Treatments

MDS treatments focus on increasing the number of healthy blood cells and/or reducing the number of abnormal cells. When blood counts go up, patients feels better and need less treatment. A bone marrow transplant is called an "imperfect cure" for MDS , but it isn't an option for most patients and comes with many risks and possible long-term side effects. All other treatments are designed to treat symptoms and extend life.

Your doctor considers these factors to determine the best treatment plan for you:

  • Your symptoms
  • Your age
  • Which subtype of MDS you have 
  • Your IPSS (International Prognostic Scoring System) disease risk score
  • Other serious conditions or diseases you have
  • Whether someone is willing and able to donate matching bone marrow to you (preferably a family member)

Treatments for MDS have a variety of goals. They may:

  • Help healthy cells mature
  • Increase the number of healthy cells in your blood
  • Kill abnormal bone marrow cells 
  • Reduce the number of blasts (young white blood cells) in your bone marrow that have an abnormal shape, size, or appearance.

There are 6 general approaches to the treatment of MDS depending on the type you have and the severity of your case:

  1. Wait and watch, which might be suggested if your blood counts are not too low and your symptoms are not too bad
  2. Supportive care to help you manage the symptoms of your MDS
  3. Drug Therapy with medicines specifically approved to treat MDS and stop abnormal cells from growing
  4. Immunosuppressive therapy, which can lower your body's immune response
  5. Chemotherapy, using drugs that kill abnormal cells
  6. Bone marrow transplantation to replace damaged bone marrow stem cells with healthy ones

    Wait and Watch

    Your doctor might suggest the wait and watch approach, also called watchful waiting, if your blood counts are not too low and your symptoms are not too bad. In this approach, your doctor will monitor your blood counts and bone marrow to see how they change over time. As blood counts go lower and bone marrow blast counts rise, your doctor will discuss other treatment options.

    Therapies

    Blood Transfusions

    A blood transfusion is a safe and common procedure. Most people who have a bone marrow failure disease like aplastic anemia, MDS or PNH will receive at least one blood transfusion. When you receive a blood transfusion, parts of blood from a donor are put into your bloodstream. This can help some patients with low blood counts.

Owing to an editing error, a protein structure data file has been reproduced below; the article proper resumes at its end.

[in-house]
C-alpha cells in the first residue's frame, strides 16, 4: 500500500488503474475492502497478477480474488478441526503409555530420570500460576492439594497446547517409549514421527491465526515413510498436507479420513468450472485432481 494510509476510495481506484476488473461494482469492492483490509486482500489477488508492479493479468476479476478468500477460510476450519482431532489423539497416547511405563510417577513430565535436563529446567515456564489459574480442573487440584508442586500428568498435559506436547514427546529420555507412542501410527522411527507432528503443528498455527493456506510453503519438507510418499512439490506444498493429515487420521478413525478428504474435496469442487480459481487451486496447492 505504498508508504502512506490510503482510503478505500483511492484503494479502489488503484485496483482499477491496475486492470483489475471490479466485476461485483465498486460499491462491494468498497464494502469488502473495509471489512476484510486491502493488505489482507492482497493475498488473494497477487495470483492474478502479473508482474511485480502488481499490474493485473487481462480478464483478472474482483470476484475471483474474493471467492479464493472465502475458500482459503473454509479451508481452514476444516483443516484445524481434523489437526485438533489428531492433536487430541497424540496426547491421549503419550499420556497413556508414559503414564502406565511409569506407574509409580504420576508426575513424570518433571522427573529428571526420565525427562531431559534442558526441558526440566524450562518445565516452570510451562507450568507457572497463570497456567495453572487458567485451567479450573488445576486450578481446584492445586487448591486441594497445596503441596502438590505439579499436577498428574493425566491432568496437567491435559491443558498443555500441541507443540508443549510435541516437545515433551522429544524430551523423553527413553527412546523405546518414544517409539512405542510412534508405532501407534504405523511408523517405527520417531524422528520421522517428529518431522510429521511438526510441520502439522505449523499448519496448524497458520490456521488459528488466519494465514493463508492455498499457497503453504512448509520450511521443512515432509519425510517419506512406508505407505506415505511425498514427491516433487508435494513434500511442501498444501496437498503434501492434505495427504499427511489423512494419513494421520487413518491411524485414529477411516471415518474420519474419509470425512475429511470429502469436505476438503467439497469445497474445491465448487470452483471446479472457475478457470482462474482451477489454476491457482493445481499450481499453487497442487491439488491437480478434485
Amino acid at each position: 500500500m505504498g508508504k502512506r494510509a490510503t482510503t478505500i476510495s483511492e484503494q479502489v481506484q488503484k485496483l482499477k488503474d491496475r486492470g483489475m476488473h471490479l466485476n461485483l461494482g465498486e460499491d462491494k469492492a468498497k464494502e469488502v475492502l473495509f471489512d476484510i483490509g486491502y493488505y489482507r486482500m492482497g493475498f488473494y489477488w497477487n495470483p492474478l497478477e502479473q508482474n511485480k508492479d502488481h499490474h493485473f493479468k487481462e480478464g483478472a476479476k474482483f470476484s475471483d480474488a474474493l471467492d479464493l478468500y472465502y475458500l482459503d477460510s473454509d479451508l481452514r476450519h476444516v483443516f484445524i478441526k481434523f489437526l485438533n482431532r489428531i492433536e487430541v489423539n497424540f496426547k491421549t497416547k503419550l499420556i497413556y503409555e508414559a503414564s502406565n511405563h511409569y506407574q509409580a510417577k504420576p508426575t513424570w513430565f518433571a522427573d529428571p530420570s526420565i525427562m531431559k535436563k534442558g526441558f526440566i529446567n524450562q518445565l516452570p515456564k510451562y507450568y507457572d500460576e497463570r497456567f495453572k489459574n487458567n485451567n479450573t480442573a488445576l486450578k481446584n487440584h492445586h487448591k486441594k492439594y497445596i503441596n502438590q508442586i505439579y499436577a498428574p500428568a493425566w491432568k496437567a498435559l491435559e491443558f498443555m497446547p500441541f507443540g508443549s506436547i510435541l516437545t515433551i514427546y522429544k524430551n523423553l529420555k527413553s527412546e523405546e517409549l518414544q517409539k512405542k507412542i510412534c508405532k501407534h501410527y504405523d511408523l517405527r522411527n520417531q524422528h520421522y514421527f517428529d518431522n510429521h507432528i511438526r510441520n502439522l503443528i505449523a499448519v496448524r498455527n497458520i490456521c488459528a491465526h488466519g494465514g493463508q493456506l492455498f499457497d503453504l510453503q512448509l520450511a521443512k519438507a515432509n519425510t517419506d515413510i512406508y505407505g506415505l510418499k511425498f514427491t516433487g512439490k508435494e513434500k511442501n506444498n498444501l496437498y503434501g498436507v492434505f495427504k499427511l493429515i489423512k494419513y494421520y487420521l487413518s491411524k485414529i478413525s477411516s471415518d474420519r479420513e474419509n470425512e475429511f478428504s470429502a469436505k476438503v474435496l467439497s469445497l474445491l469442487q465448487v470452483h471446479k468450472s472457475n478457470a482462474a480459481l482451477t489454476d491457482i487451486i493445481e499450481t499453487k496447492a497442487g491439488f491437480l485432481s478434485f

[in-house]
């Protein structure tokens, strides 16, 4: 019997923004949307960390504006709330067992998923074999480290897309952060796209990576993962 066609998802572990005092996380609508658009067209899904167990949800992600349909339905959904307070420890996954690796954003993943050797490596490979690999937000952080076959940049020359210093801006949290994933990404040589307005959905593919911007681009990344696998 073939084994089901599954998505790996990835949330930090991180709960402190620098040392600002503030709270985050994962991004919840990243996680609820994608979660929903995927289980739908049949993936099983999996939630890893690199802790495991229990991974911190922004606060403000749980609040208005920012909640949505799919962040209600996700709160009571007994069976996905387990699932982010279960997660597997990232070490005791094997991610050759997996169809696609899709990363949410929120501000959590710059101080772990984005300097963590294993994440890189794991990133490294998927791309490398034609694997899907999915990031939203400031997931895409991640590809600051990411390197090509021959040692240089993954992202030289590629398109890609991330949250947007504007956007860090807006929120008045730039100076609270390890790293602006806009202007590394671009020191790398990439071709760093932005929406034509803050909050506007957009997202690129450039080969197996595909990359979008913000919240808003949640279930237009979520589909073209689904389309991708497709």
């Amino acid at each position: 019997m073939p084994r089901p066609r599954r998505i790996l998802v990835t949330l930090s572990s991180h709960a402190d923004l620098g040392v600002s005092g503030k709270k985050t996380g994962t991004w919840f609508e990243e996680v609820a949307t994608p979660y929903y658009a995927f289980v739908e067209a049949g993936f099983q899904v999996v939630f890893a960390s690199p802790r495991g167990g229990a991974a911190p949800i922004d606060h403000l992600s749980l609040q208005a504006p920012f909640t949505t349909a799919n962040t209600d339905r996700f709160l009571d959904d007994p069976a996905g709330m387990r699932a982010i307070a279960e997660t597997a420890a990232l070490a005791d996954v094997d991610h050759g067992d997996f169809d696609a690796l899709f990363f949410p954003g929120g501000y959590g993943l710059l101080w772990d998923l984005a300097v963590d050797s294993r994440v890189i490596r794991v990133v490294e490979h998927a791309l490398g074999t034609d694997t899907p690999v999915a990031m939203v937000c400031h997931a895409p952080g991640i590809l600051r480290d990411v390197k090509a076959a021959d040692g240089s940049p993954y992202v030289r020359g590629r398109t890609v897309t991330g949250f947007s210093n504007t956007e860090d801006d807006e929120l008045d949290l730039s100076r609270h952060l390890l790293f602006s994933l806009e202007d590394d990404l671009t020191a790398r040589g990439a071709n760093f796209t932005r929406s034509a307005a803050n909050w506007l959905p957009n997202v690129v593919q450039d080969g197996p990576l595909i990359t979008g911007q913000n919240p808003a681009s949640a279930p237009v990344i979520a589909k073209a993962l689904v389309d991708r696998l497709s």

Chemotherapy

    If you have MDS and have a high-risk or intermediate-2 risk IPSS score, you have a higher risk of developing Acute Myelogenous Leukemia (AML). To prevent this from happening, your doctor may prescribe intensive chemotherapy in order to kill bone marrow cells that have an abnormal size, shape, or look.

    Growth Factors

    Growth factors are naturally occurring hormones in your body that signal your bone marrow to make more of certain types of blood cells. Man-made growth factors may be given to some people with bone marrow failure diseases to help increase red blood cell, white blood cell or platelet counts.

    Immunosuppressive Therapy

    Immunosuppressive drug therapy lowers your body's immune response. This prevents your immune system from attacking your bone marrow, allowing bone marrow stem cells to grow, which raises blood counts.

    Iron Chelation

    Iron chelation therapy is the main treatment used when you have a condition called iron overload. Iron overload means you have too much iron in your body. This can be a problem for people who get lots of red blood cell transfusions.

    MDS Drug Therapy

    There are three medicines approved in the U.S. to treat MDS. Azacitidine (Vidaza®) and decitabine (Dacogen®) are approved to treat both low- and high-risk patients with all sub-types of MDS. Lenalidomide (Revlimid®) is approved for transfusion-dependent MDS patients with isolated del(5q) and with a low or intermediate-1 risk IPSS score.

    Bone Marrow Transplant

    A bone marrow transplant (BMT) is also called a stem cell transplant (SCT) or hematopoietic stem cell transplant (HSCT).The procedure replaces unhealthy blood-forming stem cells with healthy ones and offers some patients the possibility of a cure. But for many patients, a BMT is not an option due to the risks and potential long-term side effects as an "imperfect cure".

    Clinical Trials

    Clinical research is at the heart of all medical advances, identifying new ways to prevent, detect or treat disease. If you have a bone marrow failure disease, you may want to consider taking part in a clinical trial, also called a research study.